If your dog is antsy on the start line, or anticipating their release and breaking their stay, there a number of homework exercises to work on. These are things that will help the dog rehearse the self control that is needed to hold their start line stay in agility. This video link will go through a number of examples - https://www.youtube.com/watch?v=QgSgGJZDajc&feature=youtu.be
Clip #1 - Crate Games
Crate Games is a DVD and training philosophy by Susan Garrett, this is a real brief demonstration of two key elements.
1. Stay in your crate while I open the door, wait for me to release you. Wire crates are great for this because you can reward the dog through the top of the crate while you work on slowly opening the door. If you have a solid or soft crate, you need to feed the dog through the opening of the door. Slowly crack the door open, and reward the dog for staying in the crate. If they try to get out, close the door...always keep one hand on the door in the beginning. Challenge the dog by adding distance...walk away, run away, come back and reward. If they come out before you release them, I say nothing walk closer to the crate and wait for them to go back in...then start the exercise over again. If they don't go in on their own, take them by the collar and help them in. If they fail more than twice, you are making it too hard...you need a quicker rate of reinforcement.
2. Offering to go back in the crate on their own. I always reward after the release cue for the dog exiting the crate. If I am standing close to the door will he chose to go back in on his own with no prompting from me? You'll see Chip do that in the video, he knows getting in the crate is how he earns his reward. You might have to wait a few seconds to see if they'll go in on their own. If this is brand new to them, you can toss cookies into the crate to help them go in.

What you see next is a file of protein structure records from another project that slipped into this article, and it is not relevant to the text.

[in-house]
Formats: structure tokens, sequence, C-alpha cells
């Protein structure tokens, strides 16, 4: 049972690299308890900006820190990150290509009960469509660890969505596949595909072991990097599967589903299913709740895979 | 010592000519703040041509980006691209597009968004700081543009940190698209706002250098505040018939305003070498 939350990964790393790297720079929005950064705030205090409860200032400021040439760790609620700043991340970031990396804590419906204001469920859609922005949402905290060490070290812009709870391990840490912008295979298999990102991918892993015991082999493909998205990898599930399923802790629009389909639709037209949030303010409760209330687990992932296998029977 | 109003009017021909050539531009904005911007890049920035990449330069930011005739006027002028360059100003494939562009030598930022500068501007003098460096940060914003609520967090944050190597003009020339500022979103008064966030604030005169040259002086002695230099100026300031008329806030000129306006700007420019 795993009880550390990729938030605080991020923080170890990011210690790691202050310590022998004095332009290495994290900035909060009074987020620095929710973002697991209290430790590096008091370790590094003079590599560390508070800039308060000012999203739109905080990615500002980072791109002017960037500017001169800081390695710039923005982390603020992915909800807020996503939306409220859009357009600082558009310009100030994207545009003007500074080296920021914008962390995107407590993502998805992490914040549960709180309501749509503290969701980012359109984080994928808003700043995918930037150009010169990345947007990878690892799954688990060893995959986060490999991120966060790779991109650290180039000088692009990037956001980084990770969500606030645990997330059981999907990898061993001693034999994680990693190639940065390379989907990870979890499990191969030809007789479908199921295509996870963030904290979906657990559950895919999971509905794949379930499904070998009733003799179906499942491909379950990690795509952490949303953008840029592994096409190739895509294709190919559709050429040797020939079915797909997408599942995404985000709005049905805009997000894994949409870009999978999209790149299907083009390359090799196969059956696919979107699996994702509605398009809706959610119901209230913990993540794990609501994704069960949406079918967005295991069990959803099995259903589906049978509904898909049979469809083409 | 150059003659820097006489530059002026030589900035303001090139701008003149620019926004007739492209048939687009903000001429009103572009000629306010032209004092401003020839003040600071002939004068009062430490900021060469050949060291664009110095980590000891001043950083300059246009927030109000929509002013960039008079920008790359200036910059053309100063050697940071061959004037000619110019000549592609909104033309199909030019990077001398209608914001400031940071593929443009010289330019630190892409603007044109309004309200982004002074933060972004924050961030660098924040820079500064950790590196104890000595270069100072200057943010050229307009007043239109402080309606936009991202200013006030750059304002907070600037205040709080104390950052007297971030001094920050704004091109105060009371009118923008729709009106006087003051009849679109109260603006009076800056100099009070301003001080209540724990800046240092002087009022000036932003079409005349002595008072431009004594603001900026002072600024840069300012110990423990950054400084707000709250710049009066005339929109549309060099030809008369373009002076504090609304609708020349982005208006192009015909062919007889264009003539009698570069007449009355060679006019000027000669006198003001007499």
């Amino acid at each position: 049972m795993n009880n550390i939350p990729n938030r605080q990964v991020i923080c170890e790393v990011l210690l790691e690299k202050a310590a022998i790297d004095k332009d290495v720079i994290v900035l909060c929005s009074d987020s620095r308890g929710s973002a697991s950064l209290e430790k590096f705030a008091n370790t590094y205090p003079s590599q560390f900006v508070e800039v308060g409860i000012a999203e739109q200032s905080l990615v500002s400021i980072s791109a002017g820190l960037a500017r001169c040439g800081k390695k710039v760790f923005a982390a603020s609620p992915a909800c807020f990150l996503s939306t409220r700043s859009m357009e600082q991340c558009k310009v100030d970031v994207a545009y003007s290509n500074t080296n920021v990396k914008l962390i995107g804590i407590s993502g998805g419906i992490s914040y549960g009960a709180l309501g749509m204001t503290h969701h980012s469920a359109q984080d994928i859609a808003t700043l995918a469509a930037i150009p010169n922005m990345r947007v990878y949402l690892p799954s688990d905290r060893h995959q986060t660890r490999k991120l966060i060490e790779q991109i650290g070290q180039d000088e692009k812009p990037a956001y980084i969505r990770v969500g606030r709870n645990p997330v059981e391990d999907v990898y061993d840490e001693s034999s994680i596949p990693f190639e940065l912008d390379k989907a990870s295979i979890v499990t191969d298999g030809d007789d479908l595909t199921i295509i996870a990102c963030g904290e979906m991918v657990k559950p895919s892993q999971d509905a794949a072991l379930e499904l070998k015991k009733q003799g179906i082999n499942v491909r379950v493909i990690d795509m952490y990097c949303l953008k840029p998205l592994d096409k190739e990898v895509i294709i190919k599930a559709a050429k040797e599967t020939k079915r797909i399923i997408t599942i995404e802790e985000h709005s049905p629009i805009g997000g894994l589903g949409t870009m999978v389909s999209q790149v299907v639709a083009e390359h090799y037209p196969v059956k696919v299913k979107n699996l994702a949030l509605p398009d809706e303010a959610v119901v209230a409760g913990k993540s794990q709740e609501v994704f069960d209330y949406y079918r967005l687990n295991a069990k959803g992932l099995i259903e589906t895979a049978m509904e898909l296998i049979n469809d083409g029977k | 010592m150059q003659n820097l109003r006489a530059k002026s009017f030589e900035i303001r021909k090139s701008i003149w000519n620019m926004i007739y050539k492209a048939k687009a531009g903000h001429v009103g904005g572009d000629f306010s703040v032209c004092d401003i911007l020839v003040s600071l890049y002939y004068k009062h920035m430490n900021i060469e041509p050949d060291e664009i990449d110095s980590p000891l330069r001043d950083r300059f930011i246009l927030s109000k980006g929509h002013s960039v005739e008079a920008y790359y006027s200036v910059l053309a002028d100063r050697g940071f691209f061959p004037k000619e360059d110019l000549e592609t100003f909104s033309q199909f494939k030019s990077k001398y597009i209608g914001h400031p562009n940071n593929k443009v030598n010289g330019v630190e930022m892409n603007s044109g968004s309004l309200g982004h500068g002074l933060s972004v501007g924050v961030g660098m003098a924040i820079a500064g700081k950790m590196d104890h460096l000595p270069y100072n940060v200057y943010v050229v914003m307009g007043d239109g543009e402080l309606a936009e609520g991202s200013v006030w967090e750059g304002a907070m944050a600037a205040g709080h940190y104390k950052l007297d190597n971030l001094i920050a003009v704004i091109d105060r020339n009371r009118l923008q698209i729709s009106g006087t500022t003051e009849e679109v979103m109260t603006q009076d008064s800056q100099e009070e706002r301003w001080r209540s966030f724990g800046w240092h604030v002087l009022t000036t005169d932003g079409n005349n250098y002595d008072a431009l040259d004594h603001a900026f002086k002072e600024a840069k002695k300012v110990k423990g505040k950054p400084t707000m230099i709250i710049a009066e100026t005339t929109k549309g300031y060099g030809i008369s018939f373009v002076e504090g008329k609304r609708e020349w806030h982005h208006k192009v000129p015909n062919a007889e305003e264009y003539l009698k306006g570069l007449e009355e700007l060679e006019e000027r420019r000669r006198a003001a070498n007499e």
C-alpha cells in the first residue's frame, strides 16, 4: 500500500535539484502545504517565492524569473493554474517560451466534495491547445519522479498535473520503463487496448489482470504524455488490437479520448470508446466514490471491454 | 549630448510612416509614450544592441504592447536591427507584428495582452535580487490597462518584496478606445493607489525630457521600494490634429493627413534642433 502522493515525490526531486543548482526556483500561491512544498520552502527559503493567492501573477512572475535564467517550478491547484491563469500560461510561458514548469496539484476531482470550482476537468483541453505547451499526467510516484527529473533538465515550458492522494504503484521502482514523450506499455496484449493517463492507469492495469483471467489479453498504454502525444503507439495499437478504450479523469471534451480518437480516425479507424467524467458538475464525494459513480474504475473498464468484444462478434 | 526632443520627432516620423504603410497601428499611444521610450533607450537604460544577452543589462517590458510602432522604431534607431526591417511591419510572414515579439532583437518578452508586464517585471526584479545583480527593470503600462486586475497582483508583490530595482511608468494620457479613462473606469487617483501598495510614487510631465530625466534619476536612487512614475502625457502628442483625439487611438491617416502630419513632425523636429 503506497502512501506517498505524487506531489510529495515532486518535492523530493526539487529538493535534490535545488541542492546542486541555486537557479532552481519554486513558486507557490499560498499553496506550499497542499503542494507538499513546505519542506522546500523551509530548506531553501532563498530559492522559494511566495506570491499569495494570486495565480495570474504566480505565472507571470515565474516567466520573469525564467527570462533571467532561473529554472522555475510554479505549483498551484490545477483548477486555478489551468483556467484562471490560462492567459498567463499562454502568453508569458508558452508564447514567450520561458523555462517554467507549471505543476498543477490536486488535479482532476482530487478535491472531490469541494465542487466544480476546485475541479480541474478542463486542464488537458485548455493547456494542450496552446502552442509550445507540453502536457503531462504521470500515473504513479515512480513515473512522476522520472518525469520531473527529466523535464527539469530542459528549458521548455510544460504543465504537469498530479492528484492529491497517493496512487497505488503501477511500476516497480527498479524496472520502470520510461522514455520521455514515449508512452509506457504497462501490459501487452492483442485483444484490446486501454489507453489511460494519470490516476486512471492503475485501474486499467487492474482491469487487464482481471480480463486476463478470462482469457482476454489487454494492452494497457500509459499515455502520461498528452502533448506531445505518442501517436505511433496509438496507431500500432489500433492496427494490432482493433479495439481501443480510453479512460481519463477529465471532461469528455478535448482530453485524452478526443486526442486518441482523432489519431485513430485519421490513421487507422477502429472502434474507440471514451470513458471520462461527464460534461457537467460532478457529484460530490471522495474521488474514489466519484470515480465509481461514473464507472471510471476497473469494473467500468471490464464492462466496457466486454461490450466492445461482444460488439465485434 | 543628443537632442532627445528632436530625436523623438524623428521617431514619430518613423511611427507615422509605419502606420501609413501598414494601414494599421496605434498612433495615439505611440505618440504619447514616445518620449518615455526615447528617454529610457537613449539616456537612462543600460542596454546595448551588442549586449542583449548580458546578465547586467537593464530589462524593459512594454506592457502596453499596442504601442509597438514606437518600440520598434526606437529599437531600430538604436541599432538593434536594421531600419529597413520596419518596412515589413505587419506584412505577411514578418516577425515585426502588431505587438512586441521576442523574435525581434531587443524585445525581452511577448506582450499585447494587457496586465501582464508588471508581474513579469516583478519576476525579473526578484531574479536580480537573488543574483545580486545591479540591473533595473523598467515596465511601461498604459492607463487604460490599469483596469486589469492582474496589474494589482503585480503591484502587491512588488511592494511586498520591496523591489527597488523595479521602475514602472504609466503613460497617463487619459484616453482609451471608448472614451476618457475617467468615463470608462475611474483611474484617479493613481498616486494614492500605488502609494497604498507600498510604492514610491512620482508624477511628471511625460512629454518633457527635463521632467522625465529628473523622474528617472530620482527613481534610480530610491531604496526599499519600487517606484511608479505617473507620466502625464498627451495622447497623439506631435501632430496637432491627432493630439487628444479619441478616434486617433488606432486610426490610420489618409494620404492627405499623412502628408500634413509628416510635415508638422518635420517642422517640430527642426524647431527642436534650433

Clip #2 - Transferring Crate Games Ideas to Dog Cot.
Instead of a crate, we give the dogs more freedom and ask for the same behavior on a dog bed/cot/plank/stool/mat (or elevated is easier). I ask him to line up and sit, then build distance and duration away from him. I can also add in some distraction work - proofing that he won't try to leave the cot to get a cookie out of his reach. Extra video example of working the 3 D's - Distance Duration Distraction
Clip #3 - Wait To Go Outside.
One of the best places to practice self control, is not bolting through the back door to go outside. I will slowly open the door, and if he gets up I'll close it. You can reward with cookies when they hold their stay. But ultimately the reward will be getting released to go outside. Can you walk through the door first? Then give a good release cue, just make sure they are still sitting!
Clip #4 - Waiting for Dinner.
Can they hold a stay while you put their bowl on the ground? If he gets up before I release him, I just pick the bowl up and we start over.
Clip #5 - Crate Games in the Car.
Same idea as above, he needs to wait with an open door for me to release him. If he tries to leave early, I will just close the door.
All of these concepts are basic Premack Principle (the idea that a dog will perform a less desirable behavior for the chance to do a more desirable behavior. The more desirable behavior in turn reinforces the less desirable behavior). Sitting at the back door = getting to run outside. Sitting for your meal = eating dinner. Sitting at the start line = getting to run agility. Stopping in your 2on2off contact = getting released to run more agility.
Try to find as many possible ways to help your dogs practice self control every day!